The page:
For classes in which all students have access to an iPad, iPhone, or iPod, I highly recommend checking out the app called Nearpod. Nearpod is an educational app that allows for the synchronized use of mobile apple devices in the classroom. Professors can not only share slides with their students and manage the flow of the lecture, but they can also receive real-time feedback and input from students. Professors (or anyone giving a presentation) can create a presentation that people can follow along with on their apple device. Using Nearpod, professors can weave interactive components into their presentations (more to come on this!)
So how does Nearpod work?
I found Nearpod to be extremely easy to use from both the instructor and student perspectives. As the presenter, you will need to create a free account at nearpod.com. When logging into Nearpod on a computer, you will have the ability to create a new presentation. You can create a presentation from scratch or upload a pdf presentation, and in either case, you can supplement it with some neat Nearpod interactive features (almost getting to these!)
Once the professor begins sharing the presentation, Nearpod will display a PIN that the professor can provide to the students. The students simply download the Nearpod app to their device (no account needed), type in the pin, and then follow along with the presentation.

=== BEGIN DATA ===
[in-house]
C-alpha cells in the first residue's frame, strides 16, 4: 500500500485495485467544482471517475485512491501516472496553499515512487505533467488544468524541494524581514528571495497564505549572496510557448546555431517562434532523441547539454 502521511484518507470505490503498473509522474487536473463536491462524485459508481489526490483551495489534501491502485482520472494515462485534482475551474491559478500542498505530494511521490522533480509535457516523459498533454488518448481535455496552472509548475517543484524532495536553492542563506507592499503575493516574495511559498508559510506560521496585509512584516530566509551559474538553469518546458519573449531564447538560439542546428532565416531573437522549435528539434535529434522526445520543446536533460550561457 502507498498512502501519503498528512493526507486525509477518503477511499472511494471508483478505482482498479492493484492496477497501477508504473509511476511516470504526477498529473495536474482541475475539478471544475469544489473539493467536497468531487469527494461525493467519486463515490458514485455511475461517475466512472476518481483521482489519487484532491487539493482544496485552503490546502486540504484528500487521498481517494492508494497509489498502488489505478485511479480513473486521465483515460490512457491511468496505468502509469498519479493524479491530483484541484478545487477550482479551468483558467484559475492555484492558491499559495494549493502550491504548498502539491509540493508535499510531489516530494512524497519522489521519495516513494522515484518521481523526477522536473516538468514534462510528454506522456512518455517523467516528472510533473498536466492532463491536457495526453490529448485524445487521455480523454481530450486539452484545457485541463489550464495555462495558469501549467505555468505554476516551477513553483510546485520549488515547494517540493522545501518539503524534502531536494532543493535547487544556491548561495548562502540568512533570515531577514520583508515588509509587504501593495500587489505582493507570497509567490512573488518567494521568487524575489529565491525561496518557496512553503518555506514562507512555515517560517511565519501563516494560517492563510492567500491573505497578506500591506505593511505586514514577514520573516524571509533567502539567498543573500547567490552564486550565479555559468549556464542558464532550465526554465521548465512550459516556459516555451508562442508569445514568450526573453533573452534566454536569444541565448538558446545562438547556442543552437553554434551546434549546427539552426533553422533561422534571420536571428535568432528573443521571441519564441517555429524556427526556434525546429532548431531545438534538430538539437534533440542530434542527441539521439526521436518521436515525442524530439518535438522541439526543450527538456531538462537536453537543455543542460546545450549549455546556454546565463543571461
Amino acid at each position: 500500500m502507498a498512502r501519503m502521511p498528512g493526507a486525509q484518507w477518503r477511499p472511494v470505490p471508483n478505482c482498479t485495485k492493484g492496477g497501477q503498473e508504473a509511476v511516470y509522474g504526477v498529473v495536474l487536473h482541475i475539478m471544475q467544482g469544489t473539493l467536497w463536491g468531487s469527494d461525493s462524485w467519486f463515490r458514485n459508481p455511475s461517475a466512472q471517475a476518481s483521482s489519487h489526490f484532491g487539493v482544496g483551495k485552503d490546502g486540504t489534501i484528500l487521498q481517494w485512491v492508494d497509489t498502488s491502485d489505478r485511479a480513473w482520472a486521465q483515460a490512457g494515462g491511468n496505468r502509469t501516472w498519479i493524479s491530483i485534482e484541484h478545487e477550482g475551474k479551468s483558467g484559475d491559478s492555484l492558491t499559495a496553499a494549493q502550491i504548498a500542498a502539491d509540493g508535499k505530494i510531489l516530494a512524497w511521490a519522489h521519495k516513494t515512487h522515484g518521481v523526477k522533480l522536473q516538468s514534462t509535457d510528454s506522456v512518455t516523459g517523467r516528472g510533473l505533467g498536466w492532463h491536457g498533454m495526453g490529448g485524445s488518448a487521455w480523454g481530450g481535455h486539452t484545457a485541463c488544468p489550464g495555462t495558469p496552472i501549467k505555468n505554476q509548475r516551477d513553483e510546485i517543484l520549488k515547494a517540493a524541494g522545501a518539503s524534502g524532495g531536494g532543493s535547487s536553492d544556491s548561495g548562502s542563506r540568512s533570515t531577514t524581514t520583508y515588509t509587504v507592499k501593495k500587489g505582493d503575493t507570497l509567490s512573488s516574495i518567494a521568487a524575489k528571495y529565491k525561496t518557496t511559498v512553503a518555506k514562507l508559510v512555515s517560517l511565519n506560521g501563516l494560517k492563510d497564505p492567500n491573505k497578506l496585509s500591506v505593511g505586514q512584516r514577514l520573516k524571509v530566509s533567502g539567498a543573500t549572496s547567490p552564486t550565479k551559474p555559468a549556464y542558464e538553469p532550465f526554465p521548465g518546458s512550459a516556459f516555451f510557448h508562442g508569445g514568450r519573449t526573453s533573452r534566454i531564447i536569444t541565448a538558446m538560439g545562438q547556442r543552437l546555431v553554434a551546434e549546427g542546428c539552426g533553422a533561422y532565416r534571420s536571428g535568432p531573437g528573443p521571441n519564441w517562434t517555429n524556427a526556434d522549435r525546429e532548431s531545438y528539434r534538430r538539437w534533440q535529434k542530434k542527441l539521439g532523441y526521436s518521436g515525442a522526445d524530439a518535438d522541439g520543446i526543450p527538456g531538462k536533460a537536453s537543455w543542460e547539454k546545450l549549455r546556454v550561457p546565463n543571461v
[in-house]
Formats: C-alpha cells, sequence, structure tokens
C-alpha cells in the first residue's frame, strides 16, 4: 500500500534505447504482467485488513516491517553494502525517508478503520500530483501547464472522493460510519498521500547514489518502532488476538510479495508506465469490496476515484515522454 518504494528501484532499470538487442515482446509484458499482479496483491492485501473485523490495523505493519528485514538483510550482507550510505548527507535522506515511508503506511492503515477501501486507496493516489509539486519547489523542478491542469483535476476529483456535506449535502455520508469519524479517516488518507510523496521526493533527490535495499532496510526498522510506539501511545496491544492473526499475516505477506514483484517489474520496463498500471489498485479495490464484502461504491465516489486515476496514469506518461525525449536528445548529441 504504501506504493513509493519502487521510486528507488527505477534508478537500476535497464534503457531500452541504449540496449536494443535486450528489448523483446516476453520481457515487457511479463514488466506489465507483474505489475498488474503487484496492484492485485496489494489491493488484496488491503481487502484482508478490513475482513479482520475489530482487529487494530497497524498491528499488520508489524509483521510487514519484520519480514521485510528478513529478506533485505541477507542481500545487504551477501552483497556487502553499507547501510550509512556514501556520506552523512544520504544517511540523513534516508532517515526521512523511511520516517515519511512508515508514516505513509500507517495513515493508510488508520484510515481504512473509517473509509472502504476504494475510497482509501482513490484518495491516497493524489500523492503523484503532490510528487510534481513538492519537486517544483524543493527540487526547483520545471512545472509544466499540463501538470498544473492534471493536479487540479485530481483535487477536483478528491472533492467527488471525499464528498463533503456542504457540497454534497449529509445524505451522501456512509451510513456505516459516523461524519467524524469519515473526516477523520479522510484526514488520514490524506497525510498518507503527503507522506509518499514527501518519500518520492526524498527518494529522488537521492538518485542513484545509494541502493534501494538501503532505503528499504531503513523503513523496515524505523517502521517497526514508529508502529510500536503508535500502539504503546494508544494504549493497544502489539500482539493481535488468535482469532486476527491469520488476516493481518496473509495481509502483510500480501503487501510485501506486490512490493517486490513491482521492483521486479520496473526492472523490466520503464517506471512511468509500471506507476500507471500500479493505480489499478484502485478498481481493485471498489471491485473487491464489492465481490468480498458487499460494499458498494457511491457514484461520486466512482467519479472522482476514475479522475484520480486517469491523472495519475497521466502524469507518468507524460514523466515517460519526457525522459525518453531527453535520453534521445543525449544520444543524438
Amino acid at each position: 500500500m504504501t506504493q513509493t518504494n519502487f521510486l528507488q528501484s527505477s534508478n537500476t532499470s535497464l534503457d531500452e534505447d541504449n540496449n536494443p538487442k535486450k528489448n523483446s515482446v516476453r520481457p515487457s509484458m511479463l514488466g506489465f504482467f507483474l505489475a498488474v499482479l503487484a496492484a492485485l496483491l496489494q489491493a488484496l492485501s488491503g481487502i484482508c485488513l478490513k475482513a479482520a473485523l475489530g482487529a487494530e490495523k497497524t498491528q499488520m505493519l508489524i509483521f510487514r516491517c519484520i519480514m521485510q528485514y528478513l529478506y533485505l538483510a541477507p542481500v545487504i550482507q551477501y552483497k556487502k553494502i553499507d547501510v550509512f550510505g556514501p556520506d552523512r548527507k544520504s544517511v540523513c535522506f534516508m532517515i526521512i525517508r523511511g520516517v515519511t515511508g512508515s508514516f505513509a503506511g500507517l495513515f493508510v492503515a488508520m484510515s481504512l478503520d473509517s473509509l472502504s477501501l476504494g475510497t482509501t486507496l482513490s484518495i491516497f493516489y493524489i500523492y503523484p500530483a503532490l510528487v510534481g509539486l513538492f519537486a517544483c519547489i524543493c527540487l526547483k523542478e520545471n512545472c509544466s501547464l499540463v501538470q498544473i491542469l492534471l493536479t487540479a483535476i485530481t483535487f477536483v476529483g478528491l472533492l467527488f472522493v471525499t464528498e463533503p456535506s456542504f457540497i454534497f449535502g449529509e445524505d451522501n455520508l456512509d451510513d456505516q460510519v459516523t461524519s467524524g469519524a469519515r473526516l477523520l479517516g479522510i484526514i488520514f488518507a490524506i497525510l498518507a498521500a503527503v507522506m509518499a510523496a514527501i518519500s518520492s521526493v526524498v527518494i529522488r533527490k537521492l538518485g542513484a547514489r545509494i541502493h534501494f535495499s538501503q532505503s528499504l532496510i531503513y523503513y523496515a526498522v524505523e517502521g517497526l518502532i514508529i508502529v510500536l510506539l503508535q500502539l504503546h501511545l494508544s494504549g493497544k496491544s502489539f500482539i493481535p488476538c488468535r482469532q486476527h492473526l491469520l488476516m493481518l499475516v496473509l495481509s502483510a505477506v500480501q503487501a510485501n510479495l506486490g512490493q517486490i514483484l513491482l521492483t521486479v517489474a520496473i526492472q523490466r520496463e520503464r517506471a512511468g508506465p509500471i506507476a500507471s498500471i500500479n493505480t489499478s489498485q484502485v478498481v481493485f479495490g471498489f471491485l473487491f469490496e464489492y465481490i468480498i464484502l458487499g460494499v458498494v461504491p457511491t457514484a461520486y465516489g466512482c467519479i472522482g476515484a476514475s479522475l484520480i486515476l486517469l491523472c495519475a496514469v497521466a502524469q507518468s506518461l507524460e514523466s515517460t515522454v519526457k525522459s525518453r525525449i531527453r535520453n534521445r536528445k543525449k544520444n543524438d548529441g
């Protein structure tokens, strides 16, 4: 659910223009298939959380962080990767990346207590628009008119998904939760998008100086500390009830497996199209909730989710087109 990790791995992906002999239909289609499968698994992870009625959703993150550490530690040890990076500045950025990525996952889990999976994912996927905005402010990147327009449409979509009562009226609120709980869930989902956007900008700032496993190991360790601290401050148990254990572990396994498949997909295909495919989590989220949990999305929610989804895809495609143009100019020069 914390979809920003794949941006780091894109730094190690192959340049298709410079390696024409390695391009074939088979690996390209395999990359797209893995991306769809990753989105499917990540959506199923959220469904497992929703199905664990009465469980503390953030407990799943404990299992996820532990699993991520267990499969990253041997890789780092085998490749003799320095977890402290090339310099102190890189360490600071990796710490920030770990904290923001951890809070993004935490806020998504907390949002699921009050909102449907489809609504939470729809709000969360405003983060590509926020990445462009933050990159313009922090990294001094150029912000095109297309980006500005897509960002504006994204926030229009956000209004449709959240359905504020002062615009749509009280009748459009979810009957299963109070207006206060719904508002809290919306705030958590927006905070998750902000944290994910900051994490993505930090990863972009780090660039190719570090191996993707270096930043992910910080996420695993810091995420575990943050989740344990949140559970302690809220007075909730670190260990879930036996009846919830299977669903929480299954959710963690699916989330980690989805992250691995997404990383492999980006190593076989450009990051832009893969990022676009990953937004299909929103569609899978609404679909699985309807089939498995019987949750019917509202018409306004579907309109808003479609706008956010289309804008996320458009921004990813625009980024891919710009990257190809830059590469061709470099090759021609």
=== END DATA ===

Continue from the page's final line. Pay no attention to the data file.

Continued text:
What interactive features does Nearpod offer?
Professors can add interactive features such as Q&As, quizzes, videos, polls, and drawing tools. With the Q&As, quizzes, polls, and drawing tools, the professors can see students’ responses in real time. The drawing tool is particularly neat, as students can draw something from scratch or draw over a picture that the professor provides. This is a great tool for students to map out their understanding of difficult concepts. Professors can then see the drawings and share particular ones with the entire class.
Nearpod definitely has a place in the college classroom. It is a great way to combine a presentation with interactive features. Since the professor uses his or her iPad to manage the presentation, he or she is free to walk around the room. The two major drawbacks are that presentations cannot be altered on the fly and that students must have access to a mobile apple device.